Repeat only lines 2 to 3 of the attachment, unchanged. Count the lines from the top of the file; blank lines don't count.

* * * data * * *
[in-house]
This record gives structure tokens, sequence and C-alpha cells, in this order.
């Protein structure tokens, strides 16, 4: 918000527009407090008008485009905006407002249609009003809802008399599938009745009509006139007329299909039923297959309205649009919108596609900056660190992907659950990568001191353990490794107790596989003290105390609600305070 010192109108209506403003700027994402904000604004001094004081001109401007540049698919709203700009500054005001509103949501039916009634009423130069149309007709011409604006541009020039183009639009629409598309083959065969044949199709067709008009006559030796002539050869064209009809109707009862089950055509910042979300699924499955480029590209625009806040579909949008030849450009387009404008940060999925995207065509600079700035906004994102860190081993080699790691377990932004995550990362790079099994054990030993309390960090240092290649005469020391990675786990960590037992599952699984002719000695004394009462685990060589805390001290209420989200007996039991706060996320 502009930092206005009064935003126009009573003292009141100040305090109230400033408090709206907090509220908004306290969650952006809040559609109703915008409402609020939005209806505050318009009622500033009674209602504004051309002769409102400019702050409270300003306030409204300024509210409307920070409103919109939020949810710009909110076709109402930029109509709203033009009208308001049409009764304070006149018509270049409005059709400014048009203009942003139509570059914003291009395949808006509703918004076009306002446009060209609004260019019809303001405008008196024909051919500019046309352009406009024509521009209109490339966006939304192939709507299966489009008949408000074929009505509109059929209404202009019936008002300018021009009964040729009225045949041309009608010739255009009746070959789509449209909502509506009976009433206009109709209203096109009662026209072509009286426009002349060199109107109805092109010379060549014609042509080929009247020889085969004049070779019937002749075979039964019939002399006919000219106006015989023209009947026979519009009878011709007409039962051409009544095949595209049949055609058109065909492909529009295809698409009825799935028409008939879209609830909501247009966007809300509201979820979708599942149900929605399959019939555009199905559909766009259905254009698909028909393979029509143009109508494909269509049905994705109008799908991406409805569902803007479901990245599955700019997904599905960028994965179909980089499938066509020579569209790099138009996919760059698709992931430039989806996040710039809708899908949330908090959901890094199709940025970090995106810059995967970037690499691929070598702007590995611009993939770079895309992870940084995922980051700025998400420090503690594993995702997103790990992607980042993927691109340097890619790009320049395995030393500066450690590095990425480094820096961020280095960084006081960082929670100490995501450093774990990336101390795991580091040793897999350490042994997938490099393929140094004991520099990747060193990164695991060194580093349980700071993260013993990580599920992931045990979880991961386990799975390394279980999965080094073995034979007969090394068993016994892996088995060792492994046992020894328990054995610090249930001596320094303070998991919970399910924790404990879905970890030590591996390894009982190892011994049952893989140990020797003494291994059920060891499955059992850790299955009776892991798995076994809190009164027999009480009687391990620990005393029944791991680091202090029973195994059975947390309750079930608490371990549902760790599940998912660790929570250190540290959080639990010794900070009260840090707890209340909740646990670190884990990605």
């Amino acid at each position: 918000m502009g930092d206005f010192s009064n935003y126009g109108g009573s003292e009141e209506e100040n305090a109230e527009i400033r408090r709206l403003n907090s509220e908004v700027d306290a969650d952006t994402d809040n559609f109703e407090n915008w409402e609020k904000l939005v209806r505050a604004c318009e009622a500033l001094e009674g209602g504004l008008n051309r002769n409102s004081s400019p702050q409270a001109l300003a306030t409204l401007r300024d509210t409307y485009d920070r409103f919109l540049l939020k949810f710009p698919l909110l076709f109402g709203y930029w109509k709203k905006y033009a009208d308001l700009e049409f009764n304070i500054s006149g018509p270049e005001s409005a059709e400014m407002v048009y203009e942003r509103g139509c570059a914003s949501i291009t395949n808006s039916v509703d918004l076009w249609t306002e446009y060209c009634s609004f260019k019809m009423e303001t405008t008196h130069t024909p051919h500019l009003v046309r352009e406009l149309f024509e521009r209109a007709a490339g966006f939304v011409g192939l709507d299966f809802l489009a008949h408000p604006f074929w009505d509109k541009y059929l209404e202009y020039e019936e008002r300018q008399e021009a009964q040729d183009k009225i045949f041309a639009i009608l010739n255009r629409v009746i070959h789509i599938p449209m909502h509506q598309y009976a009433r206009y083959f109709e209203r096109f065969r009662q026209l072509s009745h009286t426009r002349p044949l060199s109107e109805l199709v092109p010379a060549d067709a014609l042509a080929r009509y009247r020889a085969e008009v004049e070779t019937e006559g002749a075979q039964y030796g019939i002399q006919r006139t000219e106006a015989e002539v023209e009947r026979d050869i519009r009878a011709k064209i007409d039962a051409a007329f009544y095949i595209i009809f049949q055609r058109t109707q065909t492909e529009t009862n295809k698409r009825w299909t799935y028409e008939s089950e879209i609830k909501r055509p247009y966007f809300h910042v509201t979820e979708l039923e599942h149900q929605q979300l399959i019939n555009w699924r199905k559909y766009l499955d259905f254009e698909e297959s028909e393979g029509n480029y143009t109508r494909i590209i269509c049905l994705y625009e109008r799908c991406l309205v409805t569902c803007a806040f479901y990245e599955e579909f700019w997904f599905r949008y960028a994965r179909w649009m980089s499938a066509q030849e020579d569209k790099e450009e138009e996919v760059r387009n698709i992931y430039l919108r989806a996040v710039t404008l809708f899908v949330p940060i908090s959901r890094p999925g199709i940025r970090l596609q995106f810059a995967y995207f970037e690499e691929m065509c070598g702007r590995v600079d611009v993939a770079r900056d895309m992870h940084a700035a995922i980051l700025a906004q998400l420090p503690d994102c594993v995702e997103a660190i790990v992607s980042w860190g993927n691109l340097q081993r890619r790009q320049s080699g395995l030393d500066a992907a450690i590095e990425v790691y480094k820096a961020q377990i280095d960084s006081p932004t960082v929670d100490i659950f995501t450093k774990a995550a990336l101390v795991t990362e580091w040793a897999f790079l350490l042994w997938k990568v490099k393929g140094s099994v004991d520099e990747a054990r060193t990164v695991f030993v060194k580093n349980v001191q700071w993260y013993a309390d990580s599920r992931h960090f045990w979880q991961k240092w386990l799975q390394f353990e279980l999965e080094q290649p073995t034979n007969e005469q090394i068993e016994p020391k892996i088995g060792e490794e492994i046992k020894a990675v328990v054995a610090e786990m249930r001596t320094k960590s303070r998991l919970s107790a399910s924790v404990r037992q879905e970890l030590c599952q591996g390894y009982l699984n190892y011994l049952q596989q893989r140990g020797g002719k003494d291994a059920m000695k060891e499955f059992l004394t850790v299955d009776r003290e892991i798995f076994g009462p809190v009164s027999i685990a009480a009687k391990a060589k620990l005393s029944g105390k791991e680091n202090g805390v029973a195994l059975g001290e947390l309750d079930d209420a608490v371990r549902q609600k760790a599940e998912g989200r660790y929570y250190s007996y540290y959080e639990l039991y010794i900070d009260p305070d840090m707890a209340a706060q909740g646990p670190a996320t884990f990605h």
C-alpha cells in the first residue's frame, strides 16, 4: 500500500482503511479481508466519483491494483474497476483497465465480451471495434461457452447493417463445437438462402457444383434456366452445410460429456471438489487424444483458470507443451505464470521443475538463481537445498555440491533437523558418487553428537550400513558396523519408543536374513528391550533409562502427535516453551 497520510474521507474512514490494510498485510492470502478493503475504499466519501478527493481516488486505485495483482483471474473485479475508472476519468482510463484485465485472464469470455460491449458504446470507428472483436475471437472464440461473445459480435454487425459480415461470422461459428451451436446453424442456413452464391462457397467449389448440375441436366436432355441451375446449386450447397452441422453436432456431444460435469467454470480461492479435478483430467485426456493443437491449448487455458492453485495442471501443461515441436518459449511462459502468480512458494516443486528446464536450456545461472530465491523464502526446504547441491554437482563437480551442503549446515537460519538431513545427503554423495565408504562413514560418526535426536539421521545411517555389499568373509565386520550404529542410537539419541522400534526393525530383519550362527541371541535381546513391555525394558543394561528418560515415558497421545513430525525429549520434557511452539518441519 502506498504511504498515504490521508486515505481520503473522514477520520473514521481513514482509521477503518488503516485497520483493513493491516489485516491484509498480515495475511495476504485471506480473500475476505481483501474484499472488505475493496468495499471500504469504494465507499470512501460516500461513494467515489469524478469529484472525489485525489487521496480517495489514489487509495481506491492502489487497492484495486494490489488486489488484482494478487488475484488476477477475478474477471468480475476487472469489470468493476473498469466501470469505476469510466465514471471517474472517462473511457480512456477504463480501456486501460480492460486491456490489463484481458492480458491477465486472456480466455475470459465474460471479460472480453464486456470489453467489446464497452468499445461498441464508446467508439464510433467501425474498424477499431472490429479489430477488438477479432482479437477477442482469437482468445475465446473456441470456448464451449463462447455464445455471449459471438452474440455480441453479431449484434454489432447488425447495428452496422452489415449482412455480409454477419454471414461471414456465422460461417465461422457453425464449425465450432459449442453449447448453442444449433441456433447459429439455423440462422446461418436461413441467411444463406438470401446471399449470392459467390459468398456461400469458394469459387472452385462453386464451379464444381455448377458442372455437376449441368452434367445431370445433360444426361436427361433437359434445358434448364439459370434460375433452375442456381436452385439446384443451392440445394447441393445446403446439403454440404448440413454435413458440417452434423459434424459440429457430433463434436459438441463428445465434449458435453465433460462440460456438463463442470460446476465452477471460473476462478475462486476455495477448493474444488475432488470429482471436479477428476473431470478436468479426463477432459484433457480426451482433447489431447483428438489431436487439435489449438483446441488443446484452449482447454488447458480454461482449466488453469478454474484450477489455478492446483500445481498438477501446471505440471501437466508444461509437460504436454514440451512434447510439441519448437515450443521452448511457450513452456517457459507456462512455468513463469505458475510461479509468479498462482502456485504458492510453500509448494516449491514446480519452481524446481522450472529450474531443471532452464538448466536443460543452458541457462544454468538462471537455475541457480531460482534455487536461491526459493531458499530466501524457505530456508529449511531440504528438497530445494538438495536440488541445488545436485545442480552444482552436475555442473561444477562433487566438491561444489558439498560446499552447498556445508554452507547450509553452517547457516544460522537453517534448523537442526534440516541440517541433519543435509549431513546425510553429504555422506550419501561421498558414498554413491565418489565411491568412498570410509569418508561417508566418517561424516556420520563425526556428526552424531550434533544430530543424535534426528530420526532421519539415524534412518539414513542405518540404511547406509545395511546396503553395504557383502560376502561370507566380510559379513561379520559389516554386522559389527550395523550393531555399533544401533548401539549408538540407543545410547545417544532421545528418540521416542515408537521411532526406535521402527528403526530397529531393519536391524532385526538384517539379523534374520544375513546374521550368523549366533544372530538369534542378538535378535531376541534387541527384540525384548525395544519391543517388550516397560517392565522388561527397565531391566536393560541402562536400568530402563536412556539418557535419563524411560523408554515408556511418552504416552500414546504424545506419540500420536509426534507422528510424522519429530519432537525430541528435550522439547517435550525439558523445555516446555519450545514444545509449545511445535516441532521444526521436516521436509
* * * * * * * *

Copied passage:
This record gives structure tokens, sequence and C-alpha cells, in this order.
């Protein structure tokens, strides 16, 4: 918000527009407090008008485009905006407002249609009003809802008399599938009745009509006139007329299909039923297959309205649009919108596609900056660190992907659950990568001191353990490794107790596989003290105390609600305070 010192109108209506403003700027994402904000604004001094004081001109401007540049698919709203700009500054005001509103949501039916009634009423130069149309007709011409604006541009020039183009639009629409598309083959065969044949199709067709008009006559030796002539050869064209009809109707009862089950055509910042979300699924499955480029590209625009806040579909949008030849450009387009404008940060999925995207065509600079700035906004994102860190081993080699790691377990932004995550990362790079099994054990030993309390960090240092290649005469020391990675786990960590037992599952699984002719000695004394009462685990060589805390001290209420989200007996039991706060996320 502009930092206005009064935003126009009573003292009141100040305090109230400033408090709206907090509220908004306290969650952006809040559609109703915008409402609020939005209806505050318009009622500033009674209602504004051309002769409102400019702050409270300003306030409204300024509210409307920070409103919109939020949810710009909110076709109402930029109509709203033009009208308001049409009764304070006149018509270049409005059709400014048009203009942003139509570059914003291009395949808006509703918004076009306002446009060209609004260019019809303001405008008196024909051919500019046309352009406009024509521009209109490339966006939304192939709507299966489009008949408000074929009505509109059929209404202009019936008002300018021009009964040729009225045949041309009608010739255009009746070959789509449209909502509506009976009433206009109709209203096109009662026209072509009286426009002349060199109107109805092109010379060549014609042509080929009247020889085969004049070779019937002749075979039964019939002399006919000219106006015989023209009947026979519009009878011709007409039962051409009544095949595209049949055609058109065909492909529009295809698409009825799935028409008939879209609830909501247009966007809300509201979820979708599942149900929605399959019939555009199905559909766009259905254009698909028909393979029509143009109508494909269509049905994705109008799908991406409805569902803007479901990245599955700019997904599905960028994965179909980089499938066509020579569209790099138009996919760059698709992931430039989806996040710039809708899908949330908090959901890094199709940025970090995106810059995967970037690499691929070598702007590995611009993939770079895309992870940084995922980051700025998400420090503690594993995702997103790990992607980042993927691109340097890619790009320049395995030393500066450690590095990425480094820096961020280095960084006081960082929670100490995501450093774990990336101390795991580091040793897999350490042994997938490099393929140094004991520099990747060193990164695991060194580093349980700071993260013993990580599920992931045990979880991961386990799975390394279980999965080094073995034979007969090394068993016994892996088995060792492994046992020894328990054995610090249930001596320094303070998991919970399910924790404990879905970890030590591996390894009982190892011994049952893989140990020797003494291994059920060891499955059992850790299955009776892991798995076994809190009164027999009480009687391990620990005393029944791991680091202090029973195994059975947390309750079930608490371990549902760790599940998912660790929570250190540290959080639990010794900070009260840090707890209340909740646990670190884990990605």